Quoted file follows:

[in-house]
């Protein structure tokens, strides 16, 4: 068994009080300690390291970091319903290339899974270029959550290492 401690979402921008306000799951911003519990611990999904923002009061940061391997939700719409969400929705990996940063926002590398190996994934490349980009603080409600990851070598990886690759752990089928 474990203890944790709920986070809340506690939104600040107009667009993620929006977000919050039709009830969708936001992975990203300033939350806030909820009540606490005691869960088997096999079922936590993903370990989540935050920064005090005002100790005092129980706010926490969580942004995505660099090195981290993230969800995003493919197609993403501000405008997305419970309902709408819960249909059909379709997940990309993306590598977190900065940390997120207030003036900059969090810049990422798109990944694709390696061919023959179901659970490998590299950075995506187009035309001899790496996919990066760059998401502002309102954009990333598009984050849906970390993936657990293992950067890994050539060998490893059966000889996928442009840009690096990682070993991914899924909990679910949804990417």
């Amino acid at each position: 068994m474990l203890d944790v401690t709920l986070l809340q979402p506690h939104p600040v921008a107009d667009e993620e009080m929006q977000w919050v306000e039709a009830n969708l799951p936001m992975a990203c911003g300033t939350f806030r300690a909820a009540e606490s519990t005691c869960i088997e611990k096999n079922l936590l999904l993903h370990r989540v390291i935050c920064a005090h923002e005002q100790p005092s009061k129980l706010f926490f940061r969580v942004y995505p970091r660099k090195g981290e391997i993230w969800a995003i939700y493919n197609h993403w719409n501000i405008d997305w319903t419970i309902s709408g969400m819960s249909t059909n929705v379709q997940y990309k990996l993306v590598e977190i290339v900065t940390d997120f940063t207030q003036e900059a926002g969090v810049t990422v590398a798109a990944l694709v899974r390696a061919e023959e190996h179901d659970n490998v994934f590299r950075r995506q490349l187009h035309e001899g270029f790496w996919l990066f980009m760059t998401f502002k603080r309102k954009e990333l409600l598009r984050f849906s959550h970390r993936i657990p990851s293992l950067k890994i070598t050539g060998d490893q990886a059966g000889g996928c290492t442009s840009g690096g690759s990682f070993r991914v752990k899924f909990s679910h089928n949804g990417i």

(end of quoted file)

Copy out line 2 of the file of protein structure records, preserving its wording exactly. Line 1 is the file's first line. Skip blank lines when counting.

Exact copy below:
């Protein structure tokens, strides 16, 4: 068994009080300690390291970091319903290339899974270029959550290492 401690979402921008306000799951911003519990611990999904923002009061940061391997939700719409969400929705990996940063926002590398190996994934490349980009603080409600990851070598990886690759752990089928 474990203890944790709920986070809340506690939104600040107009667009993620929006977000919050039709009830969708936001992975990203300033939350806030909820009540606490005691869960088997096999079922936590993903370990989540935050920064005090005002100790005092129980706010926490969580942004995505660099090195981290993230969800995003493919197609993403501000405008997305419970309902709408819960249909059909379709997940990309993306590598977190900065940390997120207030003036900059969090810049990422798109990944694709390696061919023959179901659970490998590299950075995506187009035309001899790496996919990066760059998401502002309102954009990333598009984050849906970390993936657990293992950067890994050539060998490893059966000889996928442009840009690096990682070993991914899924909990679910949804990417």